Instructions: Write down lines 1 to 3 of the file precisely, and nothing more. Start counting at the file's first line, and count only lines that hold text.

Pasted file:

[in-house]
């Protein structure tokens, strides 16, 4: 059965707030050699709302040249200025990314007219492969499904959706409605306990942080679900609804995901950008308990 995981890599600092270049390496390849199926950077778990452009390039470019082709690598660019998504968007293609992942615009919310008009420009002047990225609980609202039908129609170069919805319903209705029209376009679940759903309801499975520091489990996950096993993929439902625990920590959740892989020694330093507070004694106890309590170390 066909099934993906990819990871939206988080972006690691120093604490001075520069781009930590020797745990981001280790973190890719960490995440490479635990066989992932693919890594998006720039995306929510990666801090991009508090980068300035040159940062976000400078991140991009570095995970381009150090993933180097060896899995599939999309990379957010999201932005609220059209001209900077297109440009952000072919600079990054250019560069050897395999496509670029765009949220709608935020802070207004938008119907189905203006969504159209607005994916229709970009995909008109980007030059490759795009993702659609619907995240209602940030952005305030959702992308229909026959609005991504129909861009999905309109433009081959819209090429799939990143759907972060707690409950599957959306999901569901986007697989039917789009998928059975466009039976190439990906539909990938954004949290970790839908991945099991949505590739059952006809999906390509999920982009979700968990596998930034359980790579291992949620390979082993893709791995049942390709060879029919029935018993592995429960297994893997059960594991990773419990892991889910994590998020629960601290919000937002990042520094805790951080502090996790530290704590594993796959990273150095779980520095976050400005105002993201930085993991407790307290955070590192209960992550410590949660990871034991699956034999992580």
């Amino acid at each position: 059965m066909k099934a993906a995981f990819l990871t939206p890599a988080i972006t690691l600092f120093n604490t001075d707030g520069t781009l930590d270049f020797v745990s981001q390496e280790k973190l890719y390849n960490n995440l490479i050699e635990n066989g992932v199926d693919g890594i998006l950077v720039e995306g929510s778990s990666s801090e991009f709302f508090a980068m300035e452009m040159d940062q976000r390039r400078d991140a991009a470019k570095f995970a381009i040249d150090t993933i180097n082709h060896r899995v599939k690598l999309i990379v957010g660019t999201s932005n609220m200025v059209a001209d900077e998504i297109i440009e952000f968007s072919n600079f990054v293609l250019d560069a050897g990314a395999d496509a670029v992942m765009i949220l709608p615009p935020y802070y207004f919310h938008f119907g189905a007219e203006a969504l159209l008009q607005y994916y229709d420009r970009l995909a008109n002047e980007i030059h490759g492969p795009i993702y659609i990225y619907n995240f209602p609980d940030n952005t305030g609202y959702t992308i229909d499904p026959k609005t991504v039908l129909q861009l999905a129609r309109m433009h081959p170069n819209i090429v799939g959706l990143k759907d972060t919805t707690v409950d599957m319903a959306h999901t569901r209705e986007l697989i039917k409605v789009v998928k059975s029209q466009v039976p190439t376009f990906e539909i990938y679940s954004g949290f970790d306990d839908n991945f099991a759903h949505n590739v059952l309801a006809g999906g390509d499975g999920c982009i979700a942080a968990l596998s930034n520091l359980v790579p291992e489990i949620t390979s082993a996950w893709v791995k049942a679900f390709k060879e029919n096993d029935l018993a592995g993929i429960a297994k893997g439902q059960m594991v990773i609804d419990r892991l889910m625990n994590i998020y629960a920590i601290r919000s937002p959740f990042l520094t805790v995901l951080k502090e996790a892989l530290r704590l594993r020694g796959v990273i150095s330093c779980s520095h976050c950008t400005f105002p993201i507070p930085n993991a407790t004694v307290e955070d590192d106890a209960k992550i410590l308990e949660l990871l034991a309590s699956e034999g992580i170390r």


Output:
[in-house]
């Protein structure tokens, strides 16, 4: 059965707030050699709302040249200025990314007219492969499904959706409605306990942080679900609804995901950008308990 995981890599600092270049390496390849199926950077778990452009390039470019082709690598660019998504968007293609992942615009919310008009420009002047990225609980609202039908129609170069919805319903209705029209376009679940759903309801499975520091489990996950096993993929439902625990920590959740892989020694330093507070004694106890309590170390 066909099934993906990819990871939206988080972006690691120093604490001075520069781009930590020797745990981001280790973190890719960490995440490479635990066989992932693919890594998006720039995306929510990666801090991009508090980068300035040159940062976000400078991140991009570095995970381009150090993933180097060896899995599939999309990379957010999201932005609220059209001209900077297109440009952000072919600079990054250019560069050897395999496509670029765009949220709608935020802070207004938008119907189905203006969504159209607005994916229709970009995909008109980007030059490759795009993702659609619907995240209602940030952005305030959702992308229909026959609005991504129909861009999905309109433009081959819209090429799939990143759907972060707690409950599957959306999901569901986007697989039917789009998928059975466009039976190439990906539909990938954004949290970790839908991945099991949505590739059952006809999906390509999920982009979700968990596998930034359980790579291992949620390979082993893709791995049942390709060879029919029935018993592995429960297994893997059960594991990773419990892991889910994590998020629960601290919000937002990042520094805790951080502090996790530290704590594993796959990273150095779980520095976050400005105002993201930085993991407790307290955070590192209960992550410590949660990871034991699956034999992580």
């Amino acid at each position: 059965m066909k099934a993906a995981f990819l990871t939206p890599a988080i972006t690691l600092f120093n604490t001075d707030g520069t781009l930590d270049f020797v745990s981001q390496e280790k973190l890719y390849n960490n995440l490479i050699e635990n066989g992932v199926d693919g890594i998006l950077v720039e995306g929510s778990s990666s801090e991009f709302f508090a980068m300035e452009m040159d940062q976000r390039r400078d991140a991009a470019k570095f995970a381009i040249d150090t993933i180097n082709h060896r899995v599939k690598l999309i990379v957010g660019t999201s932005n609220m200025v059209a001209d900077e998504i297109i440009e952000f968007s072919n600079f990054v293609l250019d560069a050897g990314a395999d496509a670029v992942m765009i949220l709608p615009p935020y802070y207004f919310h938008f119907g189905a007219e203006a969504l159209l008009q607005y994916y229709d420009r970009l995909a008109n002047e980007i030059h490759g492969p795009i993702y659609i990225y619907n995240f209602p609980d940030n952005t305030g609202y959702t992308i229909d499904p026959k609005t991504v039908l129909q861009l999905a129609r309109m433009h081959p170069n819209i090429v799939g959706l990143k759907d972060t919805t707690v409950d599957m319903a959306h999901t569901r209705e986007l697989i039917k409605v789009v998928k059975s029209q466009v039976p190439t376009f990906e539909i990938y679940s954004g949290f970790d306990d839908n991945f099991a759903h949505n590739v059952l309801a006809g999906g390509d499975g999920c982009i979700a942080a968990l596998s930034n520091l359980v790579p291992e489990i949620t390979s082993a996950w893709v791995k049942a679900f390709k060879e029919n096993d029935l018993a592995g993929i429960a297994k893997g439902q059960m594991v990773i609804d419990r892991l889910m625990n994590i998020y629960a920590i601290r919000s937002p959740f990042l520094t805790v995901l951080k502090e996790a892989l530290r704590l594993r020694g796959v990273i150095s330093c779980s520095h976050c950008t400005f105002p993201i507070p930085n993991a407790t004694v307290e955070d590192d106890a209960k992550i410590l308990e949660l990871l034991a309590s699956e034999g992580i170390r």